Composed in 2000 and premiered that same year in Italy, Il Sogno is a ballet version of Shakespeare's A Midsummer Night's Dream. Elvis Costello wrote the music and did his own orchestrations, and he has come up with a lively and enjoyable score that supports his bid to be taken seriously as a composer of more than just popular songs, however accomplished many of those certainly are. To be sure the suite of movements presented here, totaling about an hour of music spread over 24 tracks, contains few ideas longer than those that Costello is used to writing, but what matters more than that is that fact that he has responded sensitively to the choreographic demands made on him, and in the processRead more fashioned a very appealing and fresh sounding stand-alone work. It may still seem a touch lengthy for the amount of material spread over it, but then the same holds true for Stravinsky's Firebird, and I can easily imagine a 20-30 minute selection of excerpts achieving deserved success as a concert item.
Costello colorfully delineates the three major groups of characters through corresponding musical archetypes. The aristocrats receive suitably pompous (but not too serious) treatment, the "rude mechanicals" have march music and simple folk melodies, while the fairies play jazz (John Harle shows up to assist on saxophone). There also are prominent parts for such unusual instruments as vibraphone and cimbalom. These give the music an alternately dreamy and archaic character that's quite appropriate to the story and also helps create a unified musical atmosphere linking the various numbers. What matters most, however, is that Costello integrates these disparate elements very well into the overall flow of the work. It never sounds like a random collection of irreconcilable styles and ideas. The more extended sections, such as The State of Affairs, The Identity Parade, The Spark of Love, and The Wedding, have plenty of variety and contrast, while the melodic invention throughout really is gratifyingly memorable. Puck 1, Hermia and Lysander, and The Face of Bottom, for example, all feature good tunes, expertly arranged.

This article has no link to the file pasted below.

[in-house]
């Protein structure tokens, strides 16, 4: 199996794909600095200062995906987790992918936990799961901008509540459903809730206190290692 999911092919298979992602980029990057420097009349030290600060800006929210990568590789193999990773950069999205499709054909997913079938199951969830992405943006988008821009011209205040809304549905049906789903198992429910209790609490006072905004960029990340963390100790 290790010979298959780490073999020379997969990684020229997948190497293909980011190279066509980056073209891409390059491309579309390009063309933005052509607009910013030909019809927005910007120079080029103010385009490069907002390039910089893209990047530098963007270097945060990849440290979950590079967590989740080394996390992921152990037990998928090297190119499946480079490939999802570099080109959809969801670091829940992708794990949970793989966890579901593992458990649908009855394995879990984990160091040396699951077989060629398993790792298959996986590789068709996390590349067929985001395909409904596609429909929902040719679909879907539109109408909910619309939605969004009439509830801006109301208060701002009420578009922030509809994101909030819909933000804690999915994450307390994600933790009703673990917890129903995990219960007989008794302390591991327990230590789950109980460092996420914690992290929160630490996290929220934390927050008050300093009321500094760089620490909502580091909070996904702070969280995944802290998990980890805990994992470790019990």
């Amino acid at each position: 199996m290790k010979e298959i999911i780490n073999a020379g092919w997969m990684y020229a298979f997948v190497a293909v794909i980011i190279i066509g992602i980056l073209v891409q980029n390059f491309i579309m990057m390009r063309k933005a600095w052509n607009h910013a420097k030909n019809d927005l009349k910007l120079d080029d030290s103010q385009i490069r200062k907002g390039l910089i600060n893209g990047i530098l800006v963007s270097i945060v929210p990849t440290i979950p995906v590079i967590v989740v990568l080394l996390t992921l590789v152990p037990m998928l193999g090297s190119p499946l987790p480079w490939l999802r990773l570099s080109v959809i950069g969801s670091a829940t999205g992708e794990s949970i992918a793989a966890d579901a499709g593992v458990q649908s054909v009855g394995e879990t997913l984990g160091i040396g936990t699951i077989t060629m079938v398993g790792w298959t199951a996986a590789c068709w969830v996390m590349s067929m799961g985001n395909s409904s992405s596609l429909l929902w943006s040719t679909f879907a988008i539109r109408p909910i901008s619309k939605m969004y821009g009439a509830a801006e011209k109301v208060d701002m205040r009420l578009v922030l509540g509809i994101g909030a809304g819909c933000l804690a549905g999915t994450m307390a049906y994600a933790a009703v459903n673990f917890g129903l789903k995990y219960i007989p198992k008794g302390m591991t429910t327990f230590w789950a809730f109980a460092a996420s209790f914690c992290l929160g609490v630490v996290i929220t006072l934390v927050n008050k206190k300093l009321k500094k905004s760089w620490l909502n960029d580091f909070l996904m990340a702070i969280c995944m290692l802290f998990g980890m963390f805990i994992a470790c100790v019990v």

Michael Tilson Thomas leads the London Symphony Orchestra in a brilliant performance (recorded back in 2002) that presumably gives the composer all that he wants. Certainly there's absolutely nothing to complain about in terms of interpretation or playing, and the sound, from Abbey Road Studios, is similarly beyond cavil. The packaging is amusing: a "fabulous '50s" Deutsche Grammophon logo and label (as if to say "Yes, this really is classical music!") next to a somewhat dazed-looking photo of Mr. Costello himself. Someone should tell him that it's okay to relax. He may not have completely solved the problem of filling an hour with music of absolutely consistent interest, but the ballet medium does not really ask him to. What he has done is write an excellent and imaginative dance piece, giving us a very promising "classical music" debut that deserves to be treated with respect and listened to with pleasure. [9/27/2004]
Il Sognoby Elvis Costello Performer:
Peter Erskine (Percussion),
John Harle (Saxophone),
Chris Laurence (Double Bass)
Michael Tilson Thomas
London Symphony Orchestra
Period: 20th Century Written: 2000 Date of Recording: 04/2002 Venue: EMI Abbey Road Studio 1, London, England Length: 61 Minutes 56 Secs.
Average Customer Review: ( 1 Customer Review )
A noteworthy triumph!May 24, 2015By P. Ledesma (Wellington, KS)See All My Reviews"I've admired this musician for decades! And while his "Juliet Letters" hit nerves with me lyrically, I found that recording to be an important and enjoyable experience! This particular ballet has many incredible moments of exceptional sublime beauty while also shifting gears to show how he can change moods and styles like a nimble chameleon is able to change it's colors! I think Bernstein and Sondheim would tip their hats to him as he honors their influences to his orchestral art, particularly for the Broadway flair that spices this recording with vigor! The critics might hit this effort because it may seem to lack the cohesive tradition of the balletic form, but my own symphony gets the same barbs! I consider this recording a noteworthy triumph for an exceptional musician that has much to offer in ANY genre he chooses to enter!"Report Abuse